From Failure to Freedom - Policing Must Change In Our City

An Open Letter To: Mayor Tom Barrett, Common Council Members, and Fire and Police Commission Members, and residents of the city of Milwaukee.


As youth of color most affected by over-policing in Milwaukee, we welcome the opportunity to hire a new Chief of Police who will champion a public health approach toward improving the underlying social conditions that cause crime in this city, not only focus on their symptoms.

Milwaukee currently has an officer to 10,000 resident ratio of 31.5, well above the 24.3 average for fellow cities over 500,000 residents. This over-policing is counterproductive. It redirects taxpayer resources desperately needed in poor communities to perpetuate a criminal justice pipeline that systemically incarcerates Milwaukee black males at the highest rate in the country.  This resource pipeline must be reversed.

We believe that for Milwaukee to have truly safe and healthy neighborhoods, we must invest in the communities hardest hit by crime and poverty.  Over investing in law enforcement with 50% of the City’s general purpose budget has not improved the underlying causes and inequities of crime.  All Milwaukee residents deserve the freedom to thrive, yet our communities of color have been robbed to fund their own oppression.

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Our Demands

Representation. A Chief of Police who represents the Milwaukee’s majority of residents of color.

Investment in Prevention. A twenty five percent reduction in the direct police budget and creation of a community controlled crime prevention fund that strengthens city youth services, access to mental health service, public education funding, and a jobs program.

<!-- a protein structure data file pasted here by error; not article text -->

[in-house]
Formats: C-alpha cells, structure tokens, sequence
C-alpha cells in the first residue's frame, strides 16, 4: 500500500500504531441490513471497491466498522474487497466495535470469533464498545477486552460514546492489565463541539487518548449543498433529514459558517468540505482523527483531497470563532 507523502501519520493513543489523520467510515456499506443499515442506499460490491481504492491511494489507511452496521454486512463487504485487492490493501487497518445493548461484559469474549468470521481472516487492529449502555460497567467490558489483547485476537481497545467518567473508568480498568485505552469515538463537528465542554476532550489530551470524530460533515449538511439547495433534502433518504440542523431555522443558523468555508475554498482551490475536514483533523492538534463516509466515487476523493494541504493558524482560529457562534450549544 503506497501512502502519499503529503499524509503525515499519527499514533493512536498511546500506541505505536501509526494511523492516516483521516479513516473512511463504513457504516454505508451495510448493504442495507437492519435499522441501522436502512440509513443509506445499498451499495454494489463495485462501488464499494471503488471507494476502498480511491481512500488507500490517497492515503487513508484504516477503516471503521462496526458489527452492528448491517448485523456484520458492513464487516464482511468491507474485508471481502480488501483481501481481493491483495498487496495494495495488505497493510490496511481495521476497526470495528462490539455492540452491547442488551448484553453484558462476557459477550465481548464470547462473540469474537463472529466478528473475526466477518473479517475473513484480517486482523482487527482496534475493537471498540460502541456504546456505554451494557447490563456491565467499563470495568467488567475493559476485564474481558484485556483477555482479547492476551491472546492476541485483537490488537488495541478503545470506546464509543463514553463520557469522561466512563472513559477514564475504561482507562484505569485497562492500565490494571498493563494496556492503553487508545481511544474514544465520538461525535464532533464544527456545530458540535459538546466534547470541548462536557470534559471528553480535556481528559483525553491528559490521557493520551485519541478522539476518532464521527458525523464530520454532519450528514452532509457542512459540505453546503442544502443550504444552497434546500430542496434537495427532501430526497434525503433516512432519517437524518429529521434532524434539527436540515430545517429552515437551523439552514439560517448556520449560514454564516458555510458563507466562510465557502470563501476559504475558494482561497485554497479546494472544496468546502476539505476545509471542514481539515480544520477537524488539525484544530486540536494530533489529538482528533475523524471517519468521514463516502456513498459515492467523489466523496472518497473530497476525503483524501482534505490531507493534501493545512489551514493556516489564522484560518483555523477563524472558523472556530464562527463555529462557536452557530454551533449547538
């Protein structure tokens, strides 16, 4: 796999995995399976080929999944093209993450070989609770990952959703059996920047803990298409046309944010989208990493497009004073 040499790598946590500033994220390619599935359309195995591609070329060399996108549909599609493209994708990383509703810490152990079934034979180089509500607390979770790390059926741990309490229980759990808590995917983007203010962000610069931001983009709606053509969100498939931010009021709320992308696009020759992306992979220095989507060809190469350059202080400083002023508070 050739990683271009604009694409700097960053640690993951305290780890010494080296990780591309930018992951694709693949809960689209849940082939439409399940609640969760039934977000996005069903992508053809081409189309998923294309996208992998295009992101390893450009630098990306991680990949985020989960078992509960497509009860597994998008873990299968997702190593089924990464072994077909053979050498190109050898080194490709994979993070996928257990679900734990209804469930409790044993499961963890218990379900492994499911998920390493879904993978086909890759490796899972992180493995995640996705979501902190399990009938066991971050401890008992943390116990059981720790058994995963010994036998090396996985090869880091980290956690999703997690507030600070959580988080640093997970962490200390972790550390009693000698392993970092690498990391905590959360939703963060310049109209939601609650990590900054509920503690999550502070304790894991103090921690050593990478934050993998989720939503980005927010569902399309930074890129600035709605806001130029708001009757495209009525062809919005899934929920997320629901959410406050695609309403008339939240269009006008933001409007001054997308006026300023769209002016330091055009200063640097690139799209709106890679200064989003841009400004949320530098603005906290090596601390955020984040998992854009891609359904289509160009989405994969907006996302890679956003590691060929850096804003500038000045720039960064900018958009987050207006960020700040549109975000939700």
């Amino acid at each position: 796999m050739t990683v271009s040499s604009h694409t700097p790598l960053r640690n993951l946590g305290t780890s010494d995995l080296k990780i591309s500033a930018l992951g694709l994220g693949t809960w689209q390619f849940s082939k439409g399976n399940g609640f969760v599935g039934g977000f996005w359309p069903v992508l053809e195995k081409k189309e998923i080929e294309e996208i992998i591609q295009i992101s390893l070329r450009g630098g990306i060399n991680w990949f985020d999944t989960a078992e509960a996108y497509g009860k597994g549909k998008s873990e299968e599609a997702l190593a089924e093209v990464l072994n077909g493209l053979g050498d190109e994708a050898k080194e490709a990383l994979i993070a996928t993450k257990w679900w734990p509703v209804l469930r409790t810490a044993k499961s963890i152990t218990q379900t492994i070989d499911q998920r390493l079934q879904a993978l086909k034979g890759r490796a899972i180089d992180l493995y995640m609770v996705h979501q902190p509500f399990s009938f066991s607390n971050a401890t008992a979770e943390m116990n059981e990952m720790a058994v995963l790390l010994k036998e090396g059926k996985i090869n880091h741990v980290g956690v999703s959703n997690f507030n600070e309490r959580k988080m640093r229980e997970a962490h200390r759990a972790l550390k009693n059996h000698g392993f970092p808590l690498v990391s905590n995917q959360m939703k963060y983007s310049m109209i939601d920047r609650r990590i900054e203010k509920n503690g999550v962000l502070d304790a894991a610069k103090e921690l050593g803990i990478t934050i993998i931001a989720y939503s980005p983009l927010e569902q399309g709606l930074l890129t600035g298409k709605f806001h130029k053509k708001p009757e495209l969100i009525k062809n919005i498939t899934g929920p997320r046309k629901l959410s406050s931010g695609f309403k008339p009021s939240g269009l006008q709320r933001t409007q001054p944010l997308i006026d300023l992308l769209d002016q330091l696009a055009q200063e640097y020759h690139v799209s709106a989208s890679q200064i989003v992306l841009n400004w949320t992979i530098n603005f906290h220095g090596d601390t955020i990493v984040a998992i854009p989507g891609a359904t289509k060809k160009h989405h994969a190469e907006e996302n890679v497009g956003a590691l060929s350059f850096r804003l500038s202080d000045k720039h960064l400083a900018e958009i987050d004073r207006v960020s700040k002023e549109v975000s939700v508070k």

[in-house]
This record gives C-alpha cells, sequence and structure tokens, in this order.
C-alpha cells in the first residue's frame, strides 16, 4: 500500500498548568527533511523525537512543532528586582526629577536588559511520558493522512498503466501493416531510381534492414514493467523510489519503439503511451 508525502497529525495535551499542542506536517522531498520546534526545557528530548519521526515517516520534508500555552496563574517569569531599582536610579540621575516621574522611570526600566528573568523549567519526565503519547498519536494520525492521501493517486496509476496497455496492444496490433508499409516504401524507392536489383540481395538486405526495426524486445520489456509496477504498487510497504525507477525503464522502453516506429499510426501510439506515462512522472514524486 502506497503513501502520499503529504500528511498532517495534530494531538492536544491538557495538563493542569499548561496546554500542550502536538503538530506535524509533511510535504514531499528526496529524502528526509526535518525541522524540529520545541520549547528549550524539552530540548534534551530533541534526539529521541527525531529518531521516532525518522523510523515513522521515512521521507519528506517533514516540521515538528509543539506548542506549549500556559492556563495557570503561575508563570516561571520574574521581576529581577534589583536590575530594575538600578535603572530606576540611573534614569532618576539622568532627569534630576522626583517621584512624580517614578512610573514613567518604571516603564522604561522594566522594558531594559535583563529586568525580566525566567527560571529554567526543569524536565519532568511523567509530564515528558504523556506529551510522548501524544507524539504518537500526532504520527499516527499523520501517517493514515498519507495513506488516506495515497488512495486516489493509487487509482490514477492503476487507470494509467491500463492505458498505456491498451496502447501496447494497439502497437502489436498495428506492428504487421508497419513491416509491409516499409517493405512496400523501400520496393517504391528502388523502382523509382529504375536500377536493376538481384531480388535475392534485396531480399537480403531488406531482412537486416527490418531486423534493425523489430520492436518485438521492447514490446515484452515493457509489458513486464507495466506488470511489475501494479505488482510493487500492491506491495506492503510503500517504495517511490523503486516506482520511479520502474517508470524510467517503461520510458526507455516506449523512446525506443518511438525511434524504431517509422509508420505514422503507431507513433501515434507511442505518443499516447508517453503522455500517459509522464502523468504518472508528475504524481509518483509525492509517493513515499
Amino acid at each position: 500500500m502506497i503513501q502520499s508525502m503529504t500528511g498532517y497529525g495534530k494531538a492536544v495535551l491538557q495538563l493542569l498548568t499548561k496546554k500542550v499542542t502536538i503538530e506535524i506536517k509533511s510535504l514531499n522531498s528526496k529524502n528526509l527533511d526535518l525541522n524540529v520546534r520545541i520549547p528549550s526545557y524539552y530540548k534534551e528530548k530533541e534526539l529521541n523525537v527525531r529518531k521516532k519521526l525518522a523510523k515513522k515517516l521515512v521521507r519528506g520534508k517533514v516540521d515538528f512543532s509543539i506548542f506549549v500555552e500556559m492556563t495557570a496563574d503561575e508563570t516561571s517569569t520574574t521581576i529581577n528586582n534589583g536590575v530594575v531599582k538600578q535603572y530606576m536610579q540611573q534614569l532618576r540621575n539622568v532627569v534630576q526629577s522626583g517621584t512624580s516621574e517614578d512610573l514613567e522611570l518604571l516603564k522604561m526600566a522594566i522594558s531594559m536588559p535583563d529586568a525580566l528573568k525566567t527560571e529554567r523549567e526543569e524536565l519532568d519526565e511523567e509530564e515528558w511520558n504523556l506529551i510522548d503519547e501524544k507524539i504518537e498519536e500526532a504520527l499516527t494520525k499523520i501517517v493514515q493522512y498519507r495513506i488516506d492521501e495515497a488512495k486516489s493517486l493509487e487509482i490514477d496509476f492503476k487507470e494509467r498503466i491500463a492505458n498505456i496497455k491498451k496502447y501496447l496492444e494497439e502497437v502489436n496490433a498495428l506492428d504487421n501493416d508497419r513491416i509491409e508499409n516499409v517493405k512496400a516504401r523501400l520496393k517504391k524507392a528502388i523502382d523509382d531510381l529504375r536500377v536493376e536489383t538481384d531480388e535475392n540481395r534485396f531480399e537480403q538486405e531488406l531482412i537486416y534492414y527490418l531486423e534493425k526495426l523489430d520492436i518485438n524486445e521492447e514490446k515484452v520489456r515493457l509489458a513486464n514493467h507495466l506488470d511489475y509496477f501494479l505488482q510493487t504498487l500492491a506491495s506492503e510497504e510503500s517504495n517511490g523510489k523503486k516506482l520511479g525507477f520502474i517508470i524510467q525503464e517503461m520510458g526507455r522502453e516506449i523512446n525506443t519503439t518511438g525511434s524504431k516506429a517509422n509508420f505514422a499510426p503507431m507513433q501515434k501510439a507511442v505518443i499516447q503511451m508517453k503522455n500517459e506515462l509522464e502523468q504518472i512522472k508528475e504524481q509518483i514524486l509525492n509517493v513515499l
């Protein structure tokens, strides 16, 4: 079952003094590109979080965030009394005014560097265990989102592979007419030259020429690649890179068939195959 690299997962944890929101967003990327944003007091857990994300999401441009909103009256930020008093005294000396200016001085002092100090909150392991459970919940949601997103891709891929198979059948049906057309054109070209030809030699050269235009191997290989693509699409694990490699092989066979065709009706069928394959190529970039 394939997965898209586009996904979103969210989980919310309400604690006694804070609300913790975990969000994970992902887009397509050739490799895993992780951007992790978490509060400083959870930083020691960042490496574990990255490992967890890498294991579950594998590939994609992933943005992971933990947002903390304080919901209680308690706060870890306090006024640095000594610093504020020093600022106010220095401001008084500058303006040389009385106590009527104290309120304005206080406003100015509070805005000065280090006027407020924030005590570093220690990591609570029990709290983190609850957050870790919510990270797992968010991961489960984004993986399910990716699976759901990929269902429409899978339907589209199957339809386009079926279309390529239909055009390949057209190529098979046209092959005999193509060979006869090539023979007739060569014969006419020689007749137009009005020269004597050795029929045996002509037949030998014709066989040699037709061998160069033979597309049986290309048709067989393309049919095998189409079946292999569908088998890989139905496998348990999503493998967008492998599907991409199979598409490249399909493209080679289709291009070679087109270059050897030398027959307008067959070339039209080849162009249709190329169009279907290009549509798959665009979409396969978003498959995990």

No Police In Schools. A Chief of Police who commits to ending the School Resource Officer program and redirects funds into Milwaukee Public Schools for trauma-informed training and staffing.

Youth Voice. The creation of two new spots on the Fire and Police Commission designated for ‘opportunity youth’ who represent and can advocate for Milwaukee’s youth population.

End Structural Racism. A Chief of Police who respects that effective policing is built upon relationships with Milwaukee’s majority POC communities and thus:

  • Commits to reducing data-driven policing that leads to racial profiling
  • Commits to re-evaluating all current police officers for racial biases
  • Commits to removing shoot to kill methods from their training, and promoting non lethal methods of engagement


Stop Over-policing. A Chief of Police who recognizes the threat of over-policing poor, LGBTQ, and communities of color and thus:

  • Commits to eliminating all police seizures and redirecting any repossessions to a community controlled crime prevention fund
  • Commits to ending quotas which incentivize unnecessary fines and arrests
  • Commits to the immediate demilitarization of Milwaukee Police Department by removing military surplus equipment, banning of further purchases, and use the funds from the liquidation to expand funding for the City’s Earn and Learn Program

Address Mental Illness.  A Chief of Police who understands that people experiencing drug addiction, homelessness, and mental illness are criminalized by police and thus:

  • Commits to working with public health experts to reform training on mental illness

  • Commits to employing mental health workers in all responder teams and crisis scenarios

  • Commits to partnering with community advocates on emergency and long-term solutions for our gaps in shelter, psychiatry services, and substance abuse treatment


Open Data. A Chief of Police who prioritizes accountability through transparency and thus:

  • Commits to making all data sets available on the web in real-time for community residents to review, analyze for racial biases, and use to improve the health of their communities
  • Commits to improving the speed of fulfilling any community requests for information


Dakota Hall